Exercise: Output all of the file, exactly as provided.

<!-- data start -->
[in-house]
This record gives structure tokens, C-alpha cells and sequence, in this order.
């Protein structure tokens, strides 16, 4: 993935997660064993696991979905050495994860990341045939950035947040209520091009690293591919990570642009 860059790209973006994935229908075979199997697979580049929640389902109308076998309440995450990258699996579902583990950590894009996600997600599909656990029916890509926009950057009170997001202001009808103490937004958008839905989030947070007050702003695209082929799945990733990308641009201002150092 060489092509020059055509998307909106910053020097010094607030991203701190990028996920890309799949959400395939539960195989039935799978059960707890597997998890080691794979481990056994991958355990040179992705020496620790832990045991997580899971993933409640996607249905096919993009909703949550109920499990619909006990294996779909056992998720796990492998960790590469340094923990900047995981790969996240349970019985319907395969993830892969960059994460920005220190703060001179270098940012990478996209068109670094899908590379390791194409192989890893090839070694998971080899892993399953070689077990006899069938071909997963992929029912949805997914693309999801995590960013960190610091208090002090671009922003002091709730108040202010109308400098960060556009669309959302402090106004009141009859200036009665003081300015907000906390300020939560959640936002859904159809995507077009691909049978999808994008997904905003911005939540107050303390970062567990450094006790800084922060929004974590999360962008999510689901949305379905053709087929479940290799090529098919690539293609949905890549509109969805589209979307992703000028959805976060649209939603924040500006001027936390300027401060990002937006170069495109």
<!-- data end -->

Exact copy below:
[in-house]
This record gives structure tokens, C-alpha cells and sequence, in this order.
């Protein structure tokens, strides 16, 4: 993935997660064993696991979905050495994860990341045939950035947040209520091009690293591919990570642009 860059790209973006994935229908075979199997697979580049929640389902109308076998309440995450990258699996579902583990950590894009996600997600599909656990029916890509926009950057009170997001202001009808103490937004958008839905989030947070007050702003695209082929799945990733990308641009201002150092 060489092509020059055509998307909106910053020097010094607030991203701190990028996920890309799949959400395939539960195989039935799978059960707890597997998890080691794979481990056994991958355990040179992705020496620790832990045991997580899971993933409640996607249905096919993009909703949550109920499990619909006990294996779909056992998720796990492998960790590469340094923990900047995981790969996240349970019985319907395969993830892969960059994460920005220190703060001179270098940012990478996209068109670094899908590379390791194409192989890893090839070694998971080899892993399953070689077990006899069938071909997963992929029912949805997914693309999801995590960013960190610091208090002090671009922003002091709730108040202010109308400098960060556009669309959302402090106004009141009859200036009665003081300015907000906390300020939560959640936002859904159809995507077009691909049978999808994008997904905003911005939540107050303390970062567990450094006790800084922060929004974590999360962008999510689901949305379905053709087929479940290799090529098919690539293609949905890549509109969805589209979307992703000028959805976060649209939603924040500006001027936390300027401060990002937006170069495109």